The Good Earth

by Pearl Buck

Library Journal First published in 1931, this classic novel about Chinese peasant life around the turn of the 20th century seems a little dated now but still possesses enough emotional power to engage modern listeners. The book traces the slow rise of Wang Lung from humble peasant farmer to great landlord-a feat he achieves by steadily adding to his lands and making enormous sacrifices to retain them through hard times. As one of the first Western novels to explore the lives of ordinary Chinese, this work has had an enormous influence on American views of China, and it propelled Buck to the Nobel Prize in Literature in 1938. The novel's linear story line makes it ideal for listening, and actor Anthony Heald's perfectly modulated narration makes this audio edition a sure winner among library patrons. Highly recommended.-R. Kent Rasmussen, Thousand Oaks, CA (c) Copyright 2010. Library Journals LLC, a wholly owned subsidiary of Media Source, Inc. No redistribution permitted.

(c) Copyright Library Journals LLC, a wholly owned subsidiary of Media Source, Inc. No redistribution permitted.

Book list Award-winner Bertozzi turns his attention to Pearl Buck's Pulitzer Prize-winning modern classic. Set in China during the early twentieth century, Buck's cautionary tale follows the life of Wang Lung, a poor farmer who uses a small plot of land to slowly build a massive amount of wealth, property, and power during his lifetime. His happiness and gratitude, so abundant in his early life, is lost in direct proportion to gains in power as he becomes increasingly dissatisfied with his lot. It is not until Wang Lung nears the end of his life that he remembers the simple times of his youth, when the earth provided him with everything he needed. Drawing from Buck's original text, Bertozzi combines portions of narrative and dialogue and stark black-and-white illustrations. The sequential artwork is straightforward, illustrating rather than illuminating the text, but the pen-and-ink drawings are done in a loose, painterly style that echoes the darkness of the story line. Best for general adult collections, especially where graphic adaptations of classics are popular.--Hayes, Summer Copyright 2017 Booklist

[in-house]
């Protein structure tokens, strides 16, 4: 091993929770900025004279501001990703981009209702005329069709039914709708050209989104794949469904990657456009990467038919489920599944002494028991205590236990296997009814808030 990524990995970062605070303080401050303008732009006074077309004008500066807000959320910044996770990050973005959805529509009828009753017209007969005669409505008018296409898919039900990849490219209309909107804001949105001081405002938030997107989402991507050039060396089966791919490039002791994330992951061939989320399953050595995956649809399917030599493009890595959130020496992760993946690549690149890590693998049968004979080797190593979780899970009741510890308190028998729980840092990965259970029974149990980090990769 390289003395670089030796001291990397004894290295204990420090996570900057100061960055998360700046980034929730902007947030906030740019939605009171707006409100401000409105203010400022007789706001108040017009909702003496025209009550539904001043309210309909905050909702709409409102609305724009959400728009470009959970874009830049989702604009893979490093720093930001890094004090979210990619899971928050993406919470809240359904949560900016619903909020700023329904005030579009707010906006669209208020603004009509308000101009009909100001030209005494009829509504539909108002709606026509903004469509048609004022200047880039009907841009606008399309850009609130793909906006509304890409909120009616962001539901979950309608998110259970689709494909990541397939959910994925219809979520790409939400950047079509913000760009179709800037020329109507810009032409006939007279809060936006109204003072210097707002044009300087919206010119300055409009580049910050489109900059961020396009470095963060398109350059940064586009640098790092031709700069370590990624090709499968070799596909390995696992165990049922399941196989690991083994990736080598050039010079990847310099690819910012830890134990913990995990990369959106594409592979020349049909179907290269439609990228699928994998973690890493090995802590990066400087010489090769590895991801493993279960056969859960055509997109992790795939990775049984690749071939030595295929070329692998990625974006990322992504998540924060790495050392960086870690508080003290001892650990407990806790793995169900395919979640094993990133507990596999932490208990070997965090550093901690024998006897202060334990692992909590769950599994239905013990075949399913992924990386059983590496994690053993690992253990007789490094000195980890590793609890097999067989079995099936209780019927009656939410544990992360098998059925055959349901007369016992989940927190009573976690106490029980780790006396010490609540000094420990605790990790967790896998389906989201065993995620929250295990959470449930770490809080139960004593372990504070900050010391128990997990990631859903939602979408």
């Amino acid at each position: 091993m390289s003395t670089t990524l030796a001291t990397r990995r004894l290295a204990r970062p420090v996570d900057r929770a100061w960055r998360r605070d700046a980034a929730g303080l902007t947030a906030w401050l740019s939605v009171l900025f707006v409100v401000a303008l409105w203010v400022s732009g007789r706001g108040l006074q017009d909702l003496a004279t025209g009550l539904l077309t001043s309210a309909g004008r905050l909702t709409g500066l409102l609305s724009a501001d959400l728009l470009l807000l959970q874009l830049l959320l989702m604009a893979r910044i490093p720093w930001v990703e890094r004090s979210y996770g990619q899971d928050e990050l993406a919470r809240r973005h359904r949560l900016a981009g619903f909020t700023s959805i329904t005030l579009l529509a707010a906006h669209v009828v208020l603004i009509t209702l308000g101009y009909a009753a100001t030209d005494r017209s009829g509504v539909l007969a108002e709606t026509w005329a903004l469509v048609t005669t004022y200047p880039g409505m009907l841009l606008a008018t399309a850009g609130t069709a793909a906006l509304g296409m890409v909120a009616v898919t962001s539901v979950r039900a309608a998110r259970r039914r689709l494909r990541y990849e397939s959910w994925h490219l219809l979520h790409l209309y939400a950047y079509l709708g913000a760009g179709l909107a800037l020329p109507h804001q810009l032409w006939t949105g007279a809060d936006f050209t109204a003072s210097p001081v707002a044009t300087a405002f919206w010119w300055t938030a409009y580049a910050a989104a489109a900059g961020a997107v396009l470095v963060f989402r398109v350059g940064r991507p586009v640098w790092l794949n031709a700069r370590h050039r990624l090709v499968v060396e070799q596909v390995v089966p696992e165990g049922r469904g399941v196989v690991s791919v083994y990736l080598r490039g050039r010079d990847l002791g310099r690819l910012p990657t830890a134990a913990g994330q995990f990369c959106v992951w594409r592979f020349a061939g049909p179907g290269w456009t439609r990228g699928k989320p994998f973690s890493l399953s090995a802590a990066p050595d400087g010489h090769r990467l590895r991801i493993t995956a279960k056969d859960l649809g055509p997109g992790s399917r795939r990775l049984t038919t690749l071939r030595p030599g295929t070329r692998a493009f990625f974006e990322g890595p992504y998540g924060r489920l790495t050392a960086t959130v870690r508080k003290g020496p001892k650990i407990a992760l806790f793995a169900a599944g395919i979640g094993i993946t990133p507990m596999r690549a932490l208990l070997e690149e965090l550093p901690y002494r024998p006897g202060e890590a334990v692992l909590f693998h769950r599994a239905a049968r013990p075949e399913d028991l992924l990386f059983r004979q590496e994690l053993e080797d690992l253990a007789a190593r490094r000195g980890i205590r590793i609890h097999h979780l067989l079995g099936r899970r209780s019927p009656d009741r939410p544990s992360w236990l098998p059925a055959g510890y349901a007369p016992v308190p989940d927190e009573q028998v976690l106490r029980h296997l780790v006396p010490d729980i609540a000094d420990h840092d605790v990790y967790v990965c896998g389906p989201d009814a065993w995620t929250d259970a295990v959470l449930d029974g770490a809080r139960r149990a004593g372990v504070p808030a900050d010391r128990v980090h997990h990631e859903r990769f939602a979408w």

From Booklist, Copyright American Library Association. Used with permission.

Library Journal Nobel Prize winner Buck's (1892-1973) classic novel earned her a Pulitzer Prize for its timeless portrait of family members confronting change and one another. Wang Lung, a farmer caring for his aged father in prerevolutionary 1920s China, begs a bride from the wealthy House of Hwang nearby. The matriarch gives him O-Lan, a kitchen slave thought "somewhat slow and stupid." But O-Lan's ingenuity helps the couple's hard work gain them prosperity, children, and land. Yet, as the pair age, political and social upheavals interacting with all--too-human desires disrupt their lives and marriage. Worse, Wang's sons do not love the land as he does. Bertozzi's scratchy realism spotlights the characters and their emotions, with just enough scene-setting for context. The limited colors-putty-pinkish and blue with red accents-give surprising scope for emphasis. VERDICT The focus on characters lets readers see Wang as Everyman and O-Lan as Everywoman across history. This sensitive adaptation makes the novel come alive for new readers, with likely appeal for fans of historical dramas such as Downton Abbey.-MC Copyright 2017. Library Journals LLC, a wholly owned subsidiary of Media Source, Inc. No redistribution permitted.

(c) Copyright Library Journals LLC, a wholly owned subsidiary of Media Source, Inc. No redistribution permitted.

214 Main Street Hanlontown, IA 50444  |  Phone: 641-896-2888
Powered by: YouSeeMore © The Library Corporation (TLC)